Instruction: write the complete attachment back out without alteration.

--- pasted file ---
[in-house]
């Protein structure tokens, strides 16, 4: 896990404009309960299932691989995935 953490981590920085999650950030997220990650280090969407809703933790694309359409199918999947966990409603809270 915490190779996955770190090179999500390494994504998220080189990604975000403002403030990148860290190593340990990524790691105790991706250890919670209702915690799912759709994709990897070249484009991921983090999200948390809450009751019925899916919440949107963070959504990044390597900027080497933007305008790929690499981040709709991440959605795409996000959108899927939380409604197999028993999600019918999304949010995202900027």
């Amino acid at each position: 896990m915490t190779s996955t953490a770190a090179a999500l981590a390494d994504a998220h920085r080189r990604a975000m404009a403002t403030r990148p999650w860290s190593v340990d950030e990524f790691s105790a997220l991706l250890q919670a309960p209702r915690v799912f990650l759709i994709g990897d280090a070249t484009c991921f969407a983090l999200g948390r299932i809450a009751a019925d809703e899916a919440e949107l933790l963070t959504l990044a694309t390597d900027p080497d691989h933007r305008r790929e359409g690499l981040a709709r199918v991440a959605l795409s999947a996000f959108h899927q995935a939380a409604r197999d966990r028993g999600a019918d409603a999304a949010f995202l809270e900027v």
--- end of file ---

[in-house]
């Protein structure tokens, strides 16, 4: 896990404009309960299932691989995935 953490981590920085999650950030997220990650280090969407809703933790694309359409199918999947966990409603809270 915490190779996955770190090179999500390494994504998220080189990604975000403002403030990148860290190593340990990524790691105790991706250890919670209702915690799912759709994709990897070249484009991921983090999200948390809450009751019925899916919440949107963070959504990044390597900027080497933007305008790929690499981040709709991440959605795409996000959108899927939380409604197999028993999600019918999304949010995202900027």
């Amino acid at each position: 896990m915490t190779s996955t953490a770190a090179a999500l981590a390494d994504a998220h920085r080189r990604a975000m404009a403002t403030r990148p999650w860290s190593v340990d950030e990524f790691s105790a997220l991706l250890q919670a309960p209702r915690v799912f990650l759709i994709g990897d280090a070249t484009c991921f969407a983090l999200g948390r299932i809450a009751a019925d809703e899916a919440e949107l933790l963070t959504l990044a694309t390597d900027p080497d691989h933007r305008r790929e359409g690499l981040a709709r199918v991440a959605l795409s999947a996000f959108h899927q995935a939380a409604r197999d966990r028993g999600a019918d409603a999304a949010f995202l809270e900027v």